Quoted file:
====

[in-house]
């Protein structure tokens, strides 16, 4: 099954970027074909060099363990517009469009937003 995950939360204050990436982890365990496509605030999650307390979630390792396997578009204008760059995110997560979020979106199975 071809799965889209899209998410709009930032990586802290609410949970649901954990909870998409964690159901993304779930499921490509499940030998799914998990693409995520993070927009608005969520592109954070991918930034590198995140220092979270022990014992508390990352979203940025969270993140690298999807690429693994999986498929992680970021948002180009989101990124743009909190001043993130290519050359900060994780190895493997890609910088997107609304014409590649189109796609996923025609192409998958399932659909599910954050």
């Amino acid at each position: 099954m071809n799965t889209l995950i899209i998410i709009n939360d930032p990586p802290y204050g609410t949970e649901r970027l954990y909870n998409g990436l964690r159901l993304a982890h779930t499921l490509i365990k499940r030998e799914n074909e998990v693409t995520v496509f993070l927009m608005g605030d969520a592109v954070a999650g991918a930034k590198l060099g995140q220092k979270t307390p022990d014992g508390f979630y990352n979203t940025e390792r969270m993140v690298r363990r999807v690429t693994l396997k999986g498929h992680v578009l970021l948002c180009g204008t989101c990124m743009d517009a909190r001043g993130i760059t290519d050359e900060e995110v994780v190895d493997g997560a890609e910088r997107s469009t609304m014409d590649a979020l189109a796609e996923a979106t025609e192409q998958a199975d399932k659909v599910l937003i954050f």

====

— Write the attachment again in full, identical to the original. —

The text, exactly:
[in-house]
């Protein structure tokens, strides 16, 4: 099954970027074909060099363990517009469009937003 995950939360204050990436982890365990496509605030999650307390979630390792396997578009204008760059995110997560979020979106199975 071809799965889209899209998410709009930032990586802290609410949970649901954990909870998409964690159901993304779930499921490509499940030998799914998990693409995520993070927009608005969520592109954070991918930034590198995140220092979270022990014992508390990352979203940025969270993140690298999807690429693994999986498929992680970021948002180009989101990124743009909190001043993130290519050359900060994780190895493997890609910088997107609304014409590649189109796609996923025609192409998958399932659909599910954050």
């Amino acid at each position: 099954m071809n799965t889209l995950i899209i998410i709009n939360d930032p990586p802290y204050g609410t949970e649901r970027l954990y909870n998409g990436l964690r159901l993304a982890h779930t499921l490509i365990k499940r030998e799914n074909e998990v693409t995520v496509f993070l927009m608005g605030d969520a592109v954070a999650g991918a930034k590198l060099g995140q220092k979270t307390p022990d014992g508390f979630y990352n979203t940025e390792r969270m993140v690298r363990r999807v690429t693994l396997k999986g498929h992680v578009l970021l948002c180009g204008t989101c990124m743009d517009a909190r001043g993130i760059t290519d050359e900060e995110v994780v190895d493997g997560a890609e910088r997107s469009t609304m014409d590649a979020l189109a796609e996923a979106t025609e192409q998958a199975d399932k659909v599910l937003i954050f």